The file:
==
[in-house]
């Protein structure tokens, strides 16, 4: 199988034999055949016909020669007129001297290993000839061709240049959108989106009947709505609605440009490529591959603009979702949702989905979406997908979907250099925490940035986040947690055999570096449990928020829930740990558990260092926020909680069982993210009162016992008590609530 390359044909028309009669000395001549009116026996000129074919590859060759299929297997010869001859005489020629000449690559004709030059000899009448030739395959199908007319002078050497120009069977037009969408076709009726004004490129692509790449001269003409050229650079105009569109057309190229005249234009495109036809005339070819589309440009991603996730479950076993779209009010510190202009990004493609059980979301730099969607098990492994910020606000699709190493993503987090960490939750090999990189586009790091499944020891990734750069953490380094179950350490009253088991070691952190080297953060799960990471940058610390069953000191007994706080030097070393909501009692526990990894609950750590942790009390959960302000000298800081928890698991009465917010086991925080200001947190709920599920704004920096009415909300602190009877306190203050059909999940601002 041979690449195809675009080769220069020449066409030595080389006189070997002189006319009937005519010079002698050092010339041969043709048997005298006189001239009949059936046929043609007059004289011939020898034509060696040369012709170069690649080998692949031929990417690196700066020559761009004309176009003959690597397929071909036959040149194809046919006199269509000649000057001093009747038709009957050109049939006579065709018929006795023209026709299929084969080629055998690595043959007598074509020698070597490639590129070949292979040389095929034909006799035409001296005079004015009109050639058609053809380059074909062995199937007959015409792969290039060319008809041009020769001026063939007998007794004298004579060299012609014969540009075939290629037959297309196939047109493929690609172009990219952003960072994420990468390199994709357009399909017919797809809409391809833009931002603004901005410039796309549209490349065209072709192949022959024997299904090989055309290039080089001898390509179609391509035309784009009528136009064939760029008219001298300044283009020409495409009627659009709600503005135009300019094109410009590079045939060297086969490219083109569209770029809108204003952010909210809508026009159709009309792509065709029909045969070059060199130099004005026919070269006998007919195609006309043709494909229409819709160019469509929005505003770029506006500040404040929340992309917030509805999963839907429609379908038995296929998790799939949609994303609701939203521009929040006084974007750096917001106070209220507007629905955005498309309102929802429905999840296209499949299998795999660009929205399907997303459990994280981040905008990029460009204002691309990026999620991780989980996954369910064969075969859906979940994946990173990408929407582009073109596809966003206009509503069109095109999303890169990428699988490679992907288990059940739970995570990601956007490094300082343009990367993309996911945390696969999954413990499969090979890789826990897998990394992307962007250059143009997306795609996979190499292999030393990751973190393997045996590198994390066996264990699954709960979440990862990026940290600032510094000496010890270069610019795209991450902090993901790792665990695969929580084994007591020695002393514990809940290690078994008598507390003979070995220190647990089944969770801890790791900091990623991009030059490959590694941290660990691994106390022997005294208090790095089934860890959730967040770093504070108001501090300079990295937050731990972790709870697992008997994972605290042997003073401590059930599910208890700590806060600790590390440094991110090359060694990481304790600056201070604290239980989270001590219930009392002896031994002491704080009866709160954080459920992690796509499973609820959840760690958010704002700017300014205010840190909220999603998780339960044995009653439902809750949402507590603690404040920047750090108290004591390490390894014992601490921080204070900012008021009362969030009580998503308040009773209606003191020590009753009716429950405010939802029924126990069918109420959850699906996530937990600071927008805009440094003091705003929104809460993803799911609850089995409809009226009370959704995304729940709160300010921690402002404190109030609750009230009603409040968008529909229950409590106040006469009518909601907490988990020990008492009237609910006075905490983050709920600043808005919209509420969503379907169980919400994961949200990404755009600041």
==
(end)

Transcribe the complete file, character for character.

[in-house]
């Protein structure tokens, strides 16, 4: 199988034999055949016909020669007129001297290993000839061709240049959108989106009947709505609605440009490529591959603009979702949702989905979406997908979907250099925490940035986040947690055999570096449990928020829930740990558990260092926020909680069982993210009162016992008590609530 390359044909028309009669000395001549009116026996000129074919590859060759299929297997010869001859005489020629000449690559004709030059000899009448030739395959199908007319002078050497120009069977037009969408076709009726004004490129692509790449001269003409050229650079105009569109057309190229005249234009495109036809005339070819589309440009991603996730479950076993779209009010510190202009990004493609059980979301730099969607098990492994910020606000699709190493993503987090960490939750090999990189586009790091499944020891990734750069953490380094179950350490009253088991070691952190080297953060799960990471940058610390069953000191007994706080030097070393909501009692526990990894609950750590942790009390959960302000000298800081928890698991009465917010086991925080200001947190709920599920704004920096009415909300602190009877306190203050059909999940601002 041979690449195809675009080769220069020449066409030595080389006189070997002189006319009937005519010079002698050092010339041969043709048997005298006189001239009949059936046929043609007059004289011939020898034509060696040369012709170069690649080998692949031929990417690196700066020559761009004309176009003959690597397929071909036959040149194809046919006199269509000649000057001093009747038709009957050109049939006579065709018929006795023209026709299929084969080629055998690595043959007598074509020698070597490639590129070949292979040389095929034909006799035409001296005079004015009109050639058609053809380059074909062995199937007959015409792969290039060319008809041009020769001026063939007998007794004298004579060299012609014969540009075939290629037959297309196939047109493929690609172009990219952003960072994420990468390199994709357009399909017919797809809409391809833009931002603004901005410039796309549209490349065209072709192949022959024997299904090989055309290039080089001898390509179609391509035309784009009528136009064939760029008219001298300044283009020409495409009627659009709600503005135009300019094109410009590079045939060297086969490219083109569209770029809108204003952010909210809508026009159709009309792509065709029909045969070059060199130099004005026919070269006998007919195609006309043709494909229409819709160019469509929005505003770029506006500040404040929340992309917030509805999963839907429609379908038995296929998790799939949609994303609701939203521009929040006084974007750096917001106070209220507007629905955005498309309102929802429905999840296209499949299998795999660009929205399907997303459990994280981040905008990029460009204002691309990026999620991780989980996954369910064969075969859906979940994946990173990408929407582009073109596809966003206009509503069109095109999303890169990428699988490679992907288990059940739970995570990601956007490094300082343009990367993309996911945390696969999954413990499969090979890789826990897998990394992307962007250059143009997306795609996979190499292999030393990751973190393997045996590198994390066996264990699954709960979440990862990026940290600032510094000496010890270069610019795209991450902090993901790792665990695969929580084994007591020695002393514990809940290690078994008598507390003979070995220190647990089944969770801890790791900091990623991009030059490959590694941290660990691994106390022997005294208090790095089934860890959730967040770093504070108001501090300079990295937050731990972790709870697992008997994972605290042997003073401590059930599910208890700590806060600790590390440094991110090359060694990481304790600056201070604290239980989270001590219930009392002896031994002491704080009866709160954080459920992690796509499973609820959840760690958010704002700017300014205010840190909220999603998780339960044995009653439902809750949402507590603690404040920047750090108290004591390490390894014992601490921080204070900012008021009362969030009580998503308040009773209606003191020590009753009716429950405010939802029924126990069918109420959850699906996530937990600071927008805009440094003091705003929104809460993803799911609850089995409809009226009370959704995304729940709160300010921690402002404190109030609750009230009603409040968008529909229950409590106040006469009518909601907490988990020990008492009237609910006075905490983050709920600043808005919209509420969503379907169980919400994961949200990404755009600041």